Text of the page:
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772 "V4" Refitted 777-200ER B/E Aerospace Super Diamond Business Seat / Seats

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Boeing 777-223ER "CIP" With B/E Aerospace Super Diamond Business Seat

NOTE: This thread is specific to the 777-200ER Business Class fitted with the
B/E Aerospace Super Diamond (all forward facing) seats.


Boeing 777-223ER – 777 / 772 (47 total in fleet)
AA had arranged for Zodiac to build a modified "Concept D" Business Class seat to be used in the 787-8 and for the full 47 aircraft fleet 777-223ER refit. Difficulties in supplying the seat meant some 787-8s were parked awaiting seats to go into service and delays in the 772 refit. AA ultimately terminated Zodiac's contract, and they will only supply another ~12~13 772s.

B/E Aerospace also confirmed last night that it would be making seats for all three seating classes on Amercian (sic) Airlines’ new A350s.

David Thomas, the airline’s regional director for the UK/Ireland, Middle East and Africa, told the Belfast Telegraph it started working with B/E Aerospace after problems with former supplier Zodiac Aerospace. - May 3, 2016: Gary Leff, View from The Wing. Link.
American Airlines chooses new business seat for Dreamliner

JonNYC confirms the Super Diamond seat will debut on American Airlines Boeing 787-9 aircraft. Longboater confirms these will be used to refit the remaining ~23 772 aircraft not receiving the Zodiac "Concept D" seats.


State of the seat: N783AN was fitted with these seats and has been flying a few months (February 2017). Of 47 retrofitted, expect ~23-24 to get the current retrofit / CIP Zodiac "Concept D" seat. The remainder will receive the B/E Aerospace "Super Diamond" business seat, which are the seat selected for the A350 and 787-9. True Premium Economy will be added to the 777-223ER during the next three years as well (and "out of the box" on delivered 787-9, A350).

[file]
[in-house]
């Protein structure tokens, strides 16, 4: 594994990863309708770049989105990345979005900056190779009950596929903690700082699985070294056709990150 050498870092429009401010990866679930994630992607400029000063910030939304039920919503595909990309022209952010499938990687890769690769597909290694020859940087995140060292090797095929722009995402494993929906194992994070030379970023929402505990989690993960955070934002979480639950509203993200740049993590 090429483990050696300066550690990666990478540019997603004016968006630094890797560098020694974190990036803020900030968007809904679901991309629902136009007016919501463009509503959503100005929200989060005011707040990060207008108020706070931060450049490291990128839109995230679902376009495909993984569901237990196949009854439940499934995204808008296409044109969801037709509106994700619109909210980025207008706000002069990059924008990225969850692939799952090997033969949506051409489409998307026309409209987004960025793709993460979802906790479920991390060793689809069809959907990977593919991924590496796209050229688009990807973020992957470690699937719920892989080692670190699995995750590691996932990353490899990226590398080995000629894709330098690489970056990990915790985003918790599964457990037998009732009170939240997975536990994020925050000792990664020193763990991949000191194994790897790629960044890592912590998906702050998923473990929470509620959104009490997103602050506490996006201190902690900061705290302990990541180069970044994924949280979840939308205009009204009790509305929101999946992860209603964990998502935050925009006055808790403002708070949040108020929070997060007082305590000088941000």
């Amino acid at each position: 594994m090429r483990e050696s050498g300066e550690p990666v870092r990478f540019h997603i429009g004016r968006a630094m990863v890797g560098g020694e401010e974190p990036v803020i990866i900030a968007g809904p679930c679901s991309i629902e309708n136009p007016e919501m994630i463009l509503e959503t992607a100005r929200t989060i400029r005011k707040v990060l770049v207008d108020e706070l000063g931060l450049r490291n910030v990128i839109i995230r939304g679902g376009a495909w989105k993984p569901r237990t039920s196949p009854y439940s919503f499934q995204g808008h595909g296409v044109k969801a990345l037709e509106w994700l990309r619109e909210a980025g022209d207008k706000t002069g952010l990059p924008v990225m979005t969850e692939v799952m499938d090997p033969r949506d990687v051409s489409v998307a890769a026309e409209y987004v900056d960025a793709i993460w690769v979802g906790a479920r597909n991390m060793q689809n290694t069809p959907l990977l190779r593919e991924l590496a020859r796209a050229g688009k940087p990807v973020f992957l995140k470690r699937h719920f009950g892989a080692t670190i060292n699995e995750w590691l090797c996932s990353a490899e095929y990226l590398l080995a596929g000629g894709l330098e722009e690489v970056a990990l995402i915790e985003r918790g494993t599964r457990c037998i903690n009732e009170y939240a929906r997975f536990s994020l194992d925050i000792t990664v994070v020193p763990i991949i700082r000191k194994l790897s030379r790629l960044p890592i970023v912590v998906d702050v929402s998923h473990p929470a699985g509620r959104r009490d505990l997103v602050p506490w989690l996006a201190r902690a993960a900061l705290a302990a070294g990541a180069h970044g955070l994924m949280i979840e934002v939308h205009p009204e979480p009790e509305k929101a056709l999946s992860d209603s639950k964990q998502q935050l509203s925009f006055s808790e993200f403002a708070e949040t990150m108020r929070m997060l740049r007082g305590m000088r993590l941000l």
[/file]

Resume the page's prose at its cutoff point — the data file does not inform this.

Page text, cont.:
Link Star Telegram article.

From Brian Sumers' blog <link> 2 Feb 2016:

"Our goal is to have lie-flats on widebodies systemwide over the next year to year and a half," Fern Fernandez, American's vice president of global marketing, told me at the end of January. "We will catch up."

"We are just not far enough through [the retrofit] now," Andrew Nocella, American's chief marketing officer, told me. "We are disappointed by that. We are committed to getting it going as quickly as possible. It's hard to change an aircraft program midstream but in this particular case it was necessary."
From Gary Leff's "View from the Boarding Area": (24 Sep 2015)

"We have started looking for a new vendor to supply Business Class seats for our B787-9 aircraft and the remainder of our B777-200 retrofit aircraft. Zodiac has not been able to deliver new seats in a timely fashion according to the terms of its contract." AA spokesperson Laura Nedbal.
That means there will be two different new business class seats on American’s reconfigured 777-200s:

American says this will not alter the (delayed) timeline for reconfiguring 777-200 aircraft.

They will not be changing seats for the ~23 77D or the 787-8 aircraft.

Here’s the full detail on American’s seat plans for ...777-200 aircraft:

"The B777-200 260-seat configuration (15 aircraft) that we are retrofitting now will be completed with the Zodiac "Concept D" Business Suite.